Virginia Poet Laureate Answers Reader Questions


Regarding the writer’s motivation to write poetry, do you believe the poem is needed, that it expresses some deep necessity to communicate, to symbolize, or address, if not solve some problem, or give voice to some experience, that only the poetic form can reveal?

Does poetry as an art form come from an aesthetic response to crisis, or from a need to heal? . . .


Sometimes the poem comes from the vasty deep—sometimes from the silly shallows. But where it comes from is ultimately irrelevant. Remember that a poet can wade from the shallows into the deep water if he didn’t start there. In fact, maybe you could say such wading is the poet’s job.

This is complicated and contradictory stuff, but I’m going to present my answer in a way which more or less belies the messy reality of writing. Actual composition is very much a trial-and-error and improvisational business. (Faulkner said that writing a novel was like building a chicken coop in a high wind. You just grab whatever blows by and nail it on. I used to think he was joking.)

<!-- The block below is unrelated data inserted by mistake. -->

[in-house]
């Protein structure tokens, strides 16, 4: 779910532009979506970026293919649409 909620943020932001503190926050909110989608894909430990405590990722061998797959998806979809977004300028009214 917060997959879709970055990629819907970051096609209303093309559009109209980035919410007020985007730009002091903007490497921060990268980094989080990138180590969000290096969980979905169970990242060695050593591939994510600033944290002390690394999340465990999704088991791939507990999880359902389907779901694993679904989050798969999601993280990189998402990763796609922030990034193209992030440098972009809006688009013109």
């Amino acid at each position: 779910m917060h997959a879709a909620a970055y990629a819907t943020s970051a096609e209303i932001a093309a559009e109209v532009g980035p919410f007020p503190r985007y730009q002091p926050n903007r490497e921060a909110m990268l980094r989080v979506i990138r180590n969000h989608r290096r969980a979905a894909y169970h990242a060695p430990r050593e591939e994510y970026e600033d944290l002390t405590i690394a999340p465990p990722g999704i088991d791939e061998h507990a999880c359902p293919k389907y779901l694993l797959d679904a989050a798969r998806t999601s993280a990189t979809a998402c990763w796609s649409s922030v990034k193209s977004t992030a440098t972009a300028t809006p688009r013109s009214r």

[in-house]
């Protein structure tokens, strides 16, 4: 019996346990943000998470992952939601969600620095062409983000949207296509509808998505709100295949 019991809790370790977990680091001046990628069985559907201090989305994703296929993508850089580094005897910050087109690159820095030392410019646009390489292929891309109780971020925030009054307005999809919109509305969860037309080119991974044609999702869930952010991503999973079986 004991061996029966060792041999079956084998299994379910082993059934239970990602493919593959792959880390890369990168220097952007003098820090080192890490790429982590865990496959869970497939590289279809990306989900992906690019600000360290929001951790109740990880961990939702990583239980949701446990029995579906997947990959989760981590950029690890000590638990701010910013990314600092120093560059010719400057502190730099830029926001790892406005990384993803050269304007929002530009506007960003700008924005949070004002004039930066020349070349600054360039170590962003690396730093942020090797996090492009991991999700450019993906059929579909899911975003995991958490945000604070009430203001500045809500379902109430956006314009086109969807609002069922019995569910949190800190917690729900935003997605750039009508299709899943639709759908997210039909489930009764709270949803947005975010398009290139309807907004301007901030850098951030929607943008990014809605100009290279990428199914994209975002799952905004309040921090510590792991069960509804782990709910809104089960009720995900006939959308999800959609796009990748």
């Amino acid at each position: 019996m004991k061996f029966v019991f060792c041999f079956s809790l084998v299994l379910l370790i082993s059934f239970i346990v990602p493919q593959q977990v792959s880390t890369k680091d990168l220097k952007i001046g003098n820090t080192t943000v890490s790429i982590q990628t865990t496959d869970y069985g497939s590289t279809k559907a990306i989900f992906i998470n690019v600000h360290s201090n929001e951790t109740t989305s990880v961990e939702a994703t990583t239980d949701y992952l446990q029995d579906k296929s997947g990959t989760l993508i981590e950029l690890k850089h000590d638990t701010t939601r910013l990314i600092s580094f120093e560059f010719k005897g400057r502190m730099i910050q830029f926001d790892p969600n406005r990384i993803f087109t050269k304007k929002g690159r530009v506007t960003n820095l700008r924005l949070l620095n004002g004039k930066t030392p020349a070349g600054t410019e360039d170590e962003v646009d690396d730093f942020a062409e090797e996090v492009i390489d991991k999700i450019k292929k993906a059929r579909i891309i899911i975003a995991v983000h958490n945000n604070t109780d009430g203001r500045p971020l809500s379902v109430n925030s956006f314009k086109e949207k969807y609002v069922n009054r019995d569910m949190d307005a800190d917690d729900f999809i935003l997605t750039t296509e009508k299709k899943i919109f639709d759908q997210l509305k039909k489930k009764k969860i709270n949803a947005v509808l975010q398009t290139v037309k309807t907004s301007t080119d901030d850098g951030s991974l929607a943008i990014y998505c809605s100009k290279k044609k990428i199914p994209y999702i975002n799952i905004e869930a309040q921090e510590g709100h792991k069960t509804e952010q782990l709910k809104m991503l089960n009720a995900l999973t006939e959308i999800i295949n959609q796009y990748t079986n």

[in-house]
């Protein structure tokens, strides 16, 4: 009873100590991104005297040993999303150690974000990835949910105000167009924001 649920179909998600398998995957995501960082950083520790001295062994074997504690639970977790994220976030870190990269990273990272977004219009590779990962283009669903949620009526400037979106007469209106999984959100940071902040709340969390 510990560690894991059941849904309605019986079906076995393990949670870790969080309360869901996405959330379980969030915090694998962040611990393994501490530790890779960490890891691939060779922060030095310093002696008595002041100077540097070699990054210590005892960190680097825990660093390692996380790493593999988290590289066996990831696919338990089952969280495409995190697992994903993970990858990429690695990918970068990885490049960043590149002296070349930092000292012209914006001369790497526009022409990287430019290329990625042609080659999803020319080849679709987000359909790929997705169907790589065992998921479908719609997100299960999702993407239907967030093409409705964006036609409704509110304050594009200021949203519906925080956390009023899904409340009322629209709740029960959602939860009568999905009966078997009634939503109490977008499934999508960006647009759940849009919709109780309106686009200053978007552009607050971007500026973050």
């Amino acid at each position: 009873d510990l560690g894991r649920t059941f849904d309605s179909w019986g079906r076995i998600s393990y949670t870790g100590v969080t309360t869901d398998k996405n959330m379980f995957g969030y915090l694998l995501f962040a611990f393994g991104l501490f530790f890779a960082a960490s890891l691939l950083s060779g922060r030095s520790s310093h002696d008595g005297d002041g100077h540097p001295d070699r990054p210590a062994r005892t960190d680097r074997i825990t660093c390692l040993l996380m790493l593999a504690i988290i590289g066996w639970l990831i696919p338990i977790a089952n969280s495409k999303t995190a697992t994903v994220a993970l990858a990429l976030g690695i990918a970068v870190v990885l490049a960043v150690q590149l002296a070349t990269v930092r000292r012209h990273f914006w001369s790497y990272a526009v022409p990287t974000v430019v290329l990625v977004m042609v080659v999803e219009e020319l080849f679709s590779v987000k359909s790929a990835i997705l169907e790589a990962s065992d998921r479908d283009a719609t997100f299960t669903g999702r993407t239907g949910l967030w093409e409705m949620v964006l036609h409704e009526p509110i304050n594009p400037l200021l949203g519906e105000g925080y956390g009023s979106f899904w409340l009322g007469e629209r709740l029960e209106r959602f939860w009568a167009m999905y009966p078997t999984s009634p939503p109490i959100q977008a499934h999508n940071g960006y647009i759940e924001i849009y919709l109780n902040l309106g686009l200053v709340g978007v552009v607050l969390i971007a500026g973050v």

So, first, a general answer.

I personally write poems because I love poems and because I think in poems. Does the poem come from “a deep necessity to communicate”? An individual poem might not, but in general, I think, yes. A good poem is usually something that demands to be said and can only be said in the manner in which it is said. Some poems narrate or describe; some poems sing. We all need to tell stories, to make others see what we see or have seen. And sometimes we simply have to sing—out of joy, out of pain, out of fear or frustration.

And now the more specific answer. (Welcome to the sausage factory. Watch where you step.)